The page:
Speaker by Various Artists

Handicapped Parking Must Go

by David Haywood

Friday, 28 October 2005, 10:38 am
Press Release: New Zealand National Party
Dr Wayne Mapp
National Party Spokesman for Political Correctness Eradication

National Party Spokesman for Political Correctness Eradication, Wayne Mapp, says that politically correct handicapped parking must be eliminated.

"Mainstream New Zealanders are sick and tired of politically correct pandering to the handicapped," says Dr Mapp. "Most people would give their right arms to have the hand-outs and opportunities that are lavished on the disabled. Personally, I've never been on a benefit in my life. I've got where I am today by standing on my own two feet. I doubt many handicapped people could say the same thing."

"And yet, when I go to a restaurant after a hard day of playing golf with my fellow mainstream New Zealanders, I find that there are no parking spaces. Why? Because all the good parks have been taken by selfish handicapped people!"

Dr Mapp's statements are strongly supported by National Party Leader Don Brash. "I've promoted Dr Mapp to the role of Spokesman for Political Correctness Eradication as a result of an excellent speech that he made in the Koru Club bar the other day," says Dr Brash.

"Like Dr Mapp, I have very serious concerns about the free ride that is being doled out to the handicapped by this Labour Government. I particularly object to the fact that -- like many other politically correct people -- the handicapped seem to have no sense of humour. Few people enjoy a good joke more than me, except perhaps my wife, who is from Singapore. At least Maori are happy-go-lucky, laughing people, content to sit in the sun and eat watermelons. Or, rather, they were before political correctness came along."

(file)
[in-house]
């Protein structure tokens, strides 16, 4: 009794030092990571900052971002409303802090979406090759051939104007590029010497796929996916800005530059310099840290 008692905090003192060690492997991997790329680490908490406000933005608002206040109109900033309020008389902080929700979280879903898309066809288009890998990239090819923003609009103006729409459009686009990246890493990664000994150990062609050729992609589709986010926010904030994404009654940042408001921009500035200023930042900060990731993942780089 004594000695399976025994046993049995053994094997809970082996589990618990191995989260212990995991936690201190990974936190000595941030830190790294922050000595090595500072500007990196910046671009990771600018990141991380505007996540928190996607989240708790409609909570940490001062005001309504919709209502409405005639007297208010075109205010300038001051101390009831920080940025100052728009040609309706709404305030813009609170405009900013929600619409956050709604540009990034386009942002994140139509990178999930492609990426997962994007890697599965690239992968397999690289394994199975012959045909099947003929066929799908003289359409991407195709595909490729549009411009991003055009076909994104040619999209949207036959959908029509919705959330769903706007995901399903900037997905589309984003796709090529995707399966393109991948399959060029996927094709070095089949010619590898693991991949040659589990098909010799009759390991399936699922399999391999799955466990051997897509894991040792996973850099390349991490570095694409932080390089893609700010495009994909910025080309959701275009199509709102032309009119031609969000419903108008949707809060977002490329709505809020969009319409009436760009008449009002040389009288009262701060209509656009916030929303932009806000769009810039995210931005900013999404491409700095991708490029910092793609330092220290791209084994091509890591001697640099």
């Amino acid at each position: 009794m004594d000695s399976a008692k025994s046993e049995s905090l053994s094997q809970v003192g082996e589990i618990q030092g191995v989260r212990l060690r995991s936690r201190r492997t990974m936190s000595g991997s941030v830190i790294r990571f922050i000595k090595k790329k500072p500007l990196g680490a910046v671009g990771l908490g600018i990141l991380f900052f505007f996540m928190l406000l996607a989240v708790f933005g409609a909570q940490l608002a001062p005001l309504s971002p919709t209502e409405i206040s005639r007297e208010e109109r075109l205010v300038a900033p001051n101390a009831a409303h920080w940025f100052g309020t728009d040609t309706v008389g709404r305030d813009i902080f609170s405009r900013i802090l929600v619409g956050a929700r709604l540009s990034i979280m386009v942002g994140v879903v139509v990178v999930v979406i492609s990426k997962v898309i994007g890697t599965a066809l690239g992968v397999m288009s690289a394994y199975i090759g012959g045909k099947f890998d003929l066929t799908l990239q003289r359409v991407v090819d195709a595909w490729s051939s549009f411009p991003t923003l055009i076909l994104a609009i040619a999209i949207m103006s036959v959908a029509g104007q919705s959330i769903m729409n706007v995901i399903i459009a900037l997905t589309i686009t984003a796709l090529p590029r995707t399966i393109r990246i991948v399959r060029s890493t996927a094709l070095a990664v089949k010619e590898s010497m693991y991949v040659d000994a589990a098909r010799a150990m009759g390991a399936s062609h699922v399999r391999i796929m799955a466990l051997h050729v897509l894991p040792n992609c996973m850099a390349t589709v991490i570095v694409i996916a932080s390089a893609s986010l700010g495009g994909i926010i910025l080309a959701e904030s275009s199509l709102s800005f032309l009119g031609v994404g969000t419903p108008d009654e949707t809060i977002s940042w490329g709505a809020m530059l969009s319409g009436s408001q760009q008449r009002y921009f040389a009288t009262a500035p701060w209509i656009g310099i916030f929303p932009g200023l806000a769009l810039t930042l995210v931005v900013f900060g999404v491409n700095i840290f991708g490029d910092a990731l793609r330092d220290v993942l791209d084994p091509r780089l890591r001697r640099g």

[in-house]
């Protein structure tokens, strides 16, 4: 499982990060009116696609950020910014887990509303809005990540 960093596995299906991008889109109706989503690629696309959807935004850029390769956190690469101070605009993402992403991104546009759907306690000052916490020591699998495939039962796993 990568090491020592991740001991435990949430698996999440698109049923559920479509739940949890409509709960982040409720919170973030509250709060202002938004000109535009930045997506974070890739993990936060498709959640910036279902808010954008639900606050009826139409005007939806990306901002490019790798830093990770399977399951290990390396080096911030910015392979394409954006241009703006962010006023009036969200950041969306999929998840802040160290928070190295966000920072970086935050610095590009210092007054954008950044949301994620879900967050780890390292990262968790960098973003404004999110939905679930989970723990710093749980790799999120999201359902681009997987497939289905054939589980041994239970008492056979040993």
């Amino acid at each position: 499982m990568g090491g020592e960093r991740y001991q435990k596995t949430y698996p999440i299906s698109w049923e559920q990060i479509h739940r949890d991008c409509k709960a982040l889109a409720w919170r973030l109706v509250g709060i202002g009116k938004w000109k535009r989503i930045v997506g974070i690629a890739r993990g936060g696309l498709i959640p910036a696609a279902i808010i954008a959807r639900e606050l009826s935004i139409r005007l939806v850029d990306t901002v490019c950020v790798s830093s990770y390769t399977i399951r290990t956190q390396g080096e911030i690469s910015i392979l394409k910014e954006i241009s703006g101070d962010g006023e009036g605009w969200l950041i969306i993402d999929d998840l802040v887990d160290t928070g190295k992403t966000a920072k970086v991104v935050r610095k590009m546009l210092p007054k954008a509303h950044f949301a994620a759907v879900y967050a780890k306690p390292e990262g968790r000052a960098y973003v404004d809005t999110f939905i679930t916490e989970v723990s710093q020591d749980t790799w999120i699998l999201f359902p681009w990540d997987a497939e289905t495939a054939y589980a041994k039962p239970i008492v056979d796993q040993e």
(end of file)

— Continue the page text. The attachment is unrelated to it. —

Dr Mapp's comments have attracted praise from author and columnist Alan Duff. "Who cares about minorities anyway! I don't expect special treatment just because I'm Maori. And if I were handicapped I certainly wouldn't want people to build ramps and parking spaces for me."

Dr Mapp says that Duff's reaction shows that his campaign will strike a chord with most New Zealanders. "Of course I wouldn't want Alan to join my golf club. Not because he's Maori -- no, quite the contrary. But because we wouldn't want people to think we're letting him in just because he's Maori -- if you see what I mean."

"There's an old German saying: Ein Volk, ein Reich, ein Führer, which translates as: one country, one people, one mainstream. I think that this could be a marvellous slogan for New Zealand. The problem with handicapped people is that they're not mainstream. It's quite easy to define who is mainstream or not. One measure is -- to put it crudely -- that you don't have to sit down to go to the toilet. I'm afraid that most handicapped people do."

Dr Mapp's campaign has generated widespread support from across the political spectrum, including retired ACT MP Deborah Coddington. "Handicapped parking is political correctness gone mad," says Ms Coddington. "It just encourages handicapped people to breed, and will result in a whole generation of wheel-chair bound children. Children who, in turn, will have to be supported by the hard-working Kiwi taxpayer. While it's totally acceptable for business leaders to 'sleep around' and 'sow their wild oats', I think that most New Zealanders would agree that it's quite inappropriate for beneficiaries to enjoy themselves, let alone have sex."

"Handicapped people are giving our country an untidy, cluttered look," adds Dr Mapp. "I certainly wouldn't want a handicapped person for a next-door-neighbour. I'm quite sure they wouldn't mow their lawns properly."

Dr Mapp plans to introduce legislation which will force the government to eliminate handicapped parking spaces, or to place them as far away from buildings as possible. "There are also other, more radical, solutions which I intend to investigate when National returns to government, and I become Minister for Political Correctness Eradication. The permanent removal of handicapped people from mainstream society is certainly a possibility. Personally, I think that a few discreetly-placed 'eradication' camps would be infinitely preferable to hundreds of handicapped people cluttering up New Zealand with their wheelchairs and mobility scooters."